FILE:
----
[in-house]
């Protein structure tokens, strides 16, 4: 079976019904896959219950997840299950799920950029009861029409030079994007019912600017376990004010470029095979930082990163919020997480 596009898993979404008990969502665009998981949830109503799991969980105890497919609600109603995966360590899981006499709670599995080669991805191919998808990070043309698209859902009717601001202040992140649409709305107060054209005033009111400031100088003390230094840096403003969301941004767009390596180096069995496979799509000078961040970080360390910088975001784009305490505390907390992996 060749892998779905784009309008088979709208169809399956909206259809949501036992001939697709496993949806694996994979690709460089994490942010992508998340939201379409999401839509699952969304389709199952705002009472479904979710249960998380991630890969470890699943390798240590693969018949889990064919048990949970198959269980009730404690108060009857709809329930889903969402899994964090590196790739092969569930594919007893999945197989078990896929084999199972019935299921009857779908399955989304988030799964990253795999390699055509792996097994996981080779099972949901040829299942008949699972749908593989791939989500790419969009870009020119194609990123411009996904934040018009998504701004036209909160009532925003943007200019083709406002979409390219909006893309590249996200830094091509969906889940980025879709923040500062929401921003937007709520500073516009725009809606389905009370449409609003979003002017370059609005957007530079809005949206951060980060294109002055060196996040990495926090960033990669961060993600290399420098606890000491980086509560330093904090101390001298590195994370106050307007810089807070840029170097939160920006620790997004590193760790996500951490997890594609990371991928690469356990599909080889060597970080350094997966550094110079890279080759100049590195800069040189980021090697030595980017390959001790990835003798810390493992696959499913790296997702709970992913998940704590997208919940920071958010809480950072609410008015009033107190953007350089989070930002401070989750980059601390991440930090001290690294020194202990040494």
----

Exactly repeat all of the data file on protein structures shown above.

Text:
[in-house]
């Protein structure tokens, strides 16, 4: 079976019904896959219950997840299950799920950029009861029409030079994007019912600017376990004010470029095979930082990163919020997480 596009898993979404008990969502665009998981949830109503799991969980105890497919609600109603995966360590899981006499709670599995080669991805191919998808990070043309698209859902009717601001202040992140649409709305107060054209005033009111400031100088003390230094840096403003969301941004767009390596180096069995496979799509000078961040970080360390910088975001784009305490505390907390992996 060749892998779905784009309008088979709208169809399956909206259809949501036992001939697709496993949806694996994979690709460089994490942010992508998340939201379409999401839509699952969304389709199952705002009472479904979710249960998380991630890969470890699943390798240590693969018949889990064919048990949970198959269980009730404690108060009857709809329930889903969402899994964090590196790739092969569930594919007893999945197989078990896929084999199972019935299921009857779908399955989304988030799964990253795999390699055509792996097994996981080779099972949901040829299942008949699972749908593989791939989500790419969009870009020119194609990123411009996904934040018009998504701004036209909160009532925003943007200019083709406002979409390219909006893309590249996200830094091509969906889940980025879709923040500062929401921003937007709520500073516009725009809606389905009370449409609003979003002017370059609005957007530079809005949206951060980060294109002055060196996040990495926090960033990669961060993600290399420098606890000491980086509560330093904090101390001298590195994370106050307007810089807070840029170097939160920006620790997004590193760790996500951490997890594609990371991928690469356990599909080889060597970080350094997966550094110079890279080759100049590195800069040189980021090697030595980017390959001790990835003798810390493992696959499913790296997702709970992913998940704590997208919940920071958010809480950072609410008015009033107190953007350089989070930002401070989750980059601390991440930090001290690294020194202990040494």